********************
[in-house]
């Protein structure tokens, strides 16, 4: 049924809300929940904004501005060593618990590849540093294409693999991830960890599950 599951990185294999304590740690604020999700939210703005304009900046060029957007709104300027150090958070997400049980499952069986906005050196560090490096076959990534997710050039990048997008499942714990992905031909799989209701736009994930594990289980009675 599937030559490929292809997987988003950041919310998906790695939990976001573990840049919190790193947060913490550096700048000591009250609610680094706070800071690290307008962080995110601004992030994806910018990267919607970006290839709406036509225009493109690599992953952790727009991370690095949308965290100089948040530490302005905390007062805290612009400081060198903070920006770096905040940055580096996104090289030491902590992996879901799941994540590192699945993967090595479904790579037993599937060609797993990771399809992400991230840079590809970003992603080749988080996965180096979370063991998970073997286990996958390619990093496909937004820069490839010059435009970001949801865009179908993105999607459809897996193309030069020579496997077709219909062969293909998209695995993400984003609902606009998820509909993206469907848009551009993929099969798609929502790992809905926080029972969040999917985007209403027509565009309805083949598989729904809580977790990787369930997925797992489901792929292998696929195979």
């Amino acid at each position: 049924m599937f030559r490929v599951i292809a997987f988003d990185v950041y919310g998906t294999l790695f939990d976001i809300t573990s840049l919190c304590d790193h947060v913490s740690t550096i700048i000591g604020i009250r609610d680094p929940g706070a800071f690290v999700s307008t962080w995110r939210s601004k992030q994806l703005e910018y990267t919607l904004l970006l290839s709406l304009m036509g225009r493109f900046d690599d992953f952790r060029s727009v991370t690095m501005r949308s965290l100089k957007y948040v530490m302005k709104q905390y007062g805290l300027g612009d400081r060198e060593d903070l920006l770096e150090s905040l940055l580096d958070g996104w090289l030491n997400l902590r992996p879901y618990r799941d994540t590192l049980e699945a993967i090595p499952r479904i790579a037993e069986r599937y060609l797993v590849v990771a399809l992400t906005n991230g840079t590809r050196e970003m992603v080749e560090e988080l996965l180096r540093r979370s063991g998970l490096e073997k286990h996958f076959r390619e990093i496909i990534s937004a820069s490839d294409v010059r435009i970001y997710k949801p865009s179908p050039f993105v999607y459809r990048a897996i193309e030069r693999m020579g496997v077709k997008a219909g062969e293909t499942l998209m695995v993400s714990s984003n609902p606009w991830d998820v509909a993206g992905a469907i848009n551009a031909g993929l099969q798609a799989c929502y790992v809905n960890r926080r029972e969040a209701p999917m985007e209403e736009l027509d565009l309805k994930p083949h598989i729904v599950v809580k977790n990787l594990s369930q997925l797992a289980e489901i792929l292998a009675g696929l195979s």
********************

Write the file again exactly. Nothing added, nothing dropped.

[in-house]
């Protein structure tokens, strides 16, 4: 049924809300929940904004501005060593618990590849540093294409693999991830960890599950 599951990185294999304590740690604020999700939210703005304009900046060029957007709104300027150090958070997400049980499952069986906005050196560090490096076959990534997710050039990048997008499942714990992905031909799989209701736009994930594990289980009675 599937030559490929292809997987988003950041919310998906790695939990976001573990840049919190790193947060913490550096700048000591009250609610680094706070800071690290307008962080995110601004992030994806910018990267919607970006290839709406036509225009493109690599992953952790727009991370690095949308965290100089948040530490302005905390007062805290612009400081060198903070920006770096905040940055580096996104090289030491902590992996879901799941994540590192699945993967090595479904790579037993599937060609797993990771399809992400991230840079590809970003992603080749988080996965180096979370063991998970073997286990996958390619990093496909937004820069490839010059435009970001949801865009179908993105999607459809897996193309030069020579496997077709219909062969293909998209695995993400984003609902606009998820509909993206469907848009551009993929099969798609929502790992809905926080029972969040999917985007209403027509565009309805083949598989729904809580977790990787369930997925797992489901792929292998696929195979």
């Amino acid at each position: 049924m599937f030559r490929v599951i292809a997987f988003d990185v950041y919310g998906t294999l790695f939990d976001i809300t573990s840049l919190c304590d790193h947060v913490s740690t550096i700048i000591g604020i009250r609610d680094p929940g706070a800071f690290v999700s307008t962080w995110r939210s601004k992030q994806l703005e910018y990267t919607l904004l970006l290839s709406l304009m036509g225009r493109f900046d690599d992953f952790r060029s727009v991370t690095m501005r949308s965290l100089k957007y948040v530490m302005k709104q905390y007062g805290l300027g612009d400081r060198e060593d903070l920006l770096e150090s905040l940055l580096d958070g996104w090289l030491n997400l902590r992996p879901y618990r799941d994540t590192l049980e699945a993967i090595p499952r479904i790579a037993e069986r599937y060609l797993v590849v990771a399809l992400t906005n991230g840079t590809r050196e970003m992603v080749e560090e988080l996965l180096r540093r979370s063991g998970l490096e073997k286990h996958f076959r390619e990093i496909i990534s937004a820069s490839d294409v010059r435009i970001y997710k949801p865009s179908p050039f993105v999607y459809r990048a897996i193309e030069r693999m020579g496997v077709k997008a219909g062969e293909t499942l998209m695995v993400s714990s984003n609902p606009w991830d998820v509909a993206g992905a469907i848009n551009a031909g993929l099969q798609a799989c929502y790992v809905n960890r926080r029972e969040a209701p999917m985007e209403e736009l027509d565009l309805k994930p083949h598989i729904v599950v809580k977790n990787l594990s369930q997925l797992a289980e489901i792929l292998a009675g696929l195979s």